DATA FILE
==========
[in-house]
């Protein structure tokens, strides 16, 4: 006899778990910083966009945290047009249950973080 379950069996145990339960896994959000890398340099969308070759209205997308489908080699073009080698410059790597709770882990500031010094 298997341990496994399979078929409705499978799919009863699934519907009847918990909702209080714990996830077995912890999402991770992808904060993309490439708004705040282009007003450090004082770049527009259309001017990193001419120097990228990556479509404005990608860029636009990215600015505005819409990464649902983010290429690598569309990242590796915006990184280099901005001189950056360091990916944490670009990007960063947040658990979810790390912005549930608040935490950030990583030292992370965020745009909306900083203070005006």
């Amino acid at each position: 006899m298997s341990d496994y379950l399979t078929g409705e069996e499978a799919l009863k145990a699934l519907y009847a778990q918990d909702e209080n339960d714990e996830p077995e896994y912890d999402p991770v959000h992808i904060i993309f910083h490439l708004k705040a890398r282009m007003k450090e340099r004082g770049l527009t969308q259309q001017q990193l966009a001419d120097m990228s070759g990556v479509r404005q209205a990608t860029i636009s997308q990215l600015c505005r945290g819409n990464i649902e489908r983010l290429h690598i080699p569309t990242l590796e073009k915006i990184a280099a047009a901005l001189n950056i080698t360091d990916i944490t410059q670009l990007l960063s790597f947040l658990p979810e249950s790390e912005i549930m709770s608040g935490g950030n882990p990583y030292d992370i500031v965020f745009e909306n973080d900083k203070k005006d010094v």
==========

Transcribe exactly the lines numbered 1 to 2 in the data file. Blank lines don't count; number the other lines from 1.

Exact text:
[in-house]
């Protein structure tokens, strides 16, 4: 006899778990910083966009945290047009249950973080 379950069996145990339960896994959000890398340099969308070759209205997308489908080699073009080698410059790597709770882990500031010094 298997341990496994399979078929409705499978799919009863699934519907009847918990909702209080714990996830077995912890999402991770992808904060993309490439708004705040282009007003450090004082770049527009259309001017990193001419120097990228990556479509404005990608860029636009990215600015505005819409990464649902983010290429690598569309990242590796915006990184280099901005001189950056360091990916944490670009990007960063947040658990979810790390912005549930608040935490950030990583030292992370965020745009909306900083203070005006």